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Originally published on nyxiesnook.com; republished here with permission. Get your blog featured!
How can both viewing and creating art act as art therapy, and benefit our mental health?
When discussing the many ways to improve our mental health, medication, counselling and ‘think more positivity’ seems to be the go-to responses. As I’ve become more and more into the holistic side of health, I’ve come across many different therapies that replace the norm. This has been partially due to my own curiosity, but it’s also been fueled by my need to find something better.
There’s got to be better treatments out there than the traditional medication and quick go-to CBT sessions, right?
Here are some of the benefits I’ve learned art therapy can have on our mental health:
1. Relieves stress and mental exhaustion
Creating art by painting, drawing, sketching, sculpting, photography, scrapbooking, writing, bullet journals and even just by colouring in are all relaxing and rewarding activities.
Evidence suggests that we carry over 60,000 thoughts in our heads on a daily basis. That’s a lot, and what’s more is that if you suffer from mental illness, the majority of these thoughts are likely to be self-deprecating. Some might even be harmful to us or others around us.
Art, whether creating it or just looking at it, can serve as a distraction and help our brains relax. When you get ‘into the zone’ while painting or drawing you fall into a meditative-like state where all your focus is on just one thing: Creating!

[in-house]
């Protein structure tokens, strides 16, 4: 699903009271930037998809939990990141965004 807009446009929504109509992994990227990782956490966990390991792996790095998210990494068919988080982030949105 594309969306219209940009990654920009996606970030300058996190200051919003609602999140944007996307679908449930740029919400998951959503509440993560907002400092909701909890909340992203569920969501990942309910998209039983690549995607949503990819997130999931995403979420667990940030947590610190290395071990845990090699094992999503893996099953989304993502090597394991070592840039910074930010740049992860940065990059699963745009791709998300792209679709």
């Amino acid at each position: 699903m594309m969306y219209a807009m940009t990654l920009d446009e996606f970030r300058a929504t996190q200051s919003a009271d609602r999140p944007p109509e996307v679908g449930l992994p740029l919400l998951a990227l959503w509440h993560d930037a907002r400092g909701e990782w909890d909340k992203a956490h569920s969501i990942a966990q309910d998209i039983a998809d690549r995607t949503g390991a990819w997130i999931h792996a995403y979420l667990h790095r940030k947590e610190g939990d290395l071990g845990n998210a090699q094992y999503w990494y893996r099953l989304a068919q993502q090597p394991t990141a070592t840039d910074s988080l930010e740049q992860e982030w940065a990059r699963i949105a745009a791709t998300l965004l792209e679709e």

Even spending time viewing art has its benefits. Reading, for example, allows us to escape. The art we choose to hang on our walls, or in galleries serve as a welcome escape from the mundane world. Why look at cars passing your house when you have a beautiful painting above your fireplace? There’s no competition.
In fact, science has suggested that viewing art gives us the same pleasure as falling in love.
2. Encourages creative thinking
Art therapy encourages us to think more creatively both when creating and viewing art. Although the ‘answers‘ may not be as clear cut as math it encourages us to use our creative brain in order to come up with answers and solutions ourselves, with no ‘right‘ answer set in stone.